6 So the Paris text: the Vatican has "Origen." The person meant is probably the Eugenius who came from Egypt with 70 disciples to Nisibis, to introduce the ascetic life into that region, and lived there from the time of the consecration of St. Jacob till the surrender in 363. His life is related in the inedited ms. Ad'd. 12174 (Lives of Saints), of the British Museum.
7 This city lay quite out of the region of the Nitrian monasteries. Possibly In the original form of this biography, the "Enaton" (i.e. the Ninth District) of Alexandria was named as the place of Ephraim's sojourn and subsequent transcribers changed the word into Antino.
8 As represented by Gregory Ephraim was a very Democritus among saints:"As with all men to breathe is a natural function unceasing in exercise, so with Ephraim was it to weep. There was no day, no night, no hour, no moment however brief, in which his eyes were not wakeful and filled with tears, while he bewailed the faults and follies, now of his own life, now of mankind. By groans he made a channel for the streams of his eyes or rather, by the outflow of the eyes he looked his groans.... There was no interval of time between them, groans succeeding to tears and they again to groans, as in a sort of circle; so that it was impossible to distinguish which made the beginning and which was the cause of the other. Any one who makes acquaintance with his writings will perceive this characteristic; for he will be found lamenting not only in his treatises on penitence, or morals, or right conduct, but even in his panegyrics, in which it is the habit of most writers to show an aspect of rejoicing. But he was every where the same, and abounded perpetually in this gift of compunction."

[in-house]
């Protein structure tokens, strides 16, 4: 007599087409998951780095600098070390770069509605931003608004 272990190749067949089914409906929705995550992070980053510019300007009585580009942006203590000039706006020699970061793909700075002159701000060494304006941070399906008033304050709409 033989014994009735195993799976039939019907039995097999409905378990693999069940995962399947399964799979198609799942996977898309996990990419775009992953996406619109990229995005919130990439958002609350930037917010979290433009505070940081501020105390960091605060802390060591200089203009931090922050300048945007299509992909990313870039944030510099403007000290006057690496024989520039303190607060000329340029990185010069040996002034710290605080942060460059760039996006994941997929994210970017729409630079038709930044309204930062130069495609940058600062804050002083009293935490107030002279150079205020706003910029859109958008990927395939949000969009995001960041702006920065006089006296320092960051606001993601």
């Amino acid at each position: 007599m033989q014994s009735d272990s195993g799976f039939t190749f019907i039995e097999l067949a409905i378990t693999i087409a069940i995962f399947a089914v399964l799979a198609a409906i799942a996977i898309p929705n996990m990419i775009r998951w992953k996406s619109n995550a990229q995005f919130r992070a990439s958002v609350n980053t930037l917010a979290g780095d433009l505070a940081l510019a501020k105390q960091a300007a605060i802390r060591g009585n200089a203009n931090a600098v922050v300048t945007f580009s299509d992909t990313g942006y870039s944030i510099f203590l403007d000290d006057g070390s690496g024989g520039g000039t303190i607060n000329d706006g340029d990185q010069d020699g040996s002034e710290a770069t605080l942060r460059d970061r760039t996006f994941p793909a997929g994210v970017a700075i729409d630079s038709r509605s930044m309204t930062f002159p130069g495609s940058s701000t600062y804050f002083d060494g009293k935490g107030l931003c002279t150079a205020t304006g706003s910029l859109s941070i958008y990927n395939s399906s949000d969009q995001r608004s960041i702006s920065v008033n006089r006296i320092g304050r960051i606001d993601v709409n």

11 The feast of St. Mamas (a Cappadocian martyr) falls in August, not in January. A sermon of St. Basil for that feast is extant (Hom. XXIII.). Probably the author of this History knew that sermon, and was thus led to mention the commemoration here, carelessly disregarding the time of year.
19 The heretic Apollinaris seems to have been a younger man than Ephraim, whom he survived by some years. Possibly his father, the elder Apollinaris, is here intended. But he is not recorded as having taught heresy.
20 To this church were translated the bones of St. Thomas the Apostle, from his burial place in India, in the time of Eulogius the successor of Barses (378-387),-as we learn from Barhebr(us, Chronicon Eccles. I. 21 (p.65 of Abbeloos and Lamy's edition). But the above narrative, as confirmed by Socrates (IV. 18), shows that it had been built and was held in special reverence before that. It is the church at which our History places the healing of the paralytic (above). Sozomen's account (VI. 17) in the main agrees; also Theodoret's (lV. 17).
21 Baronius, Annales, IV. p. 308. The Vatican Life reads Julian for Valens in this narrative, thus introducing inexplicable preplexity into the chronology. Julian died before Ephraim became a resident of Edessa.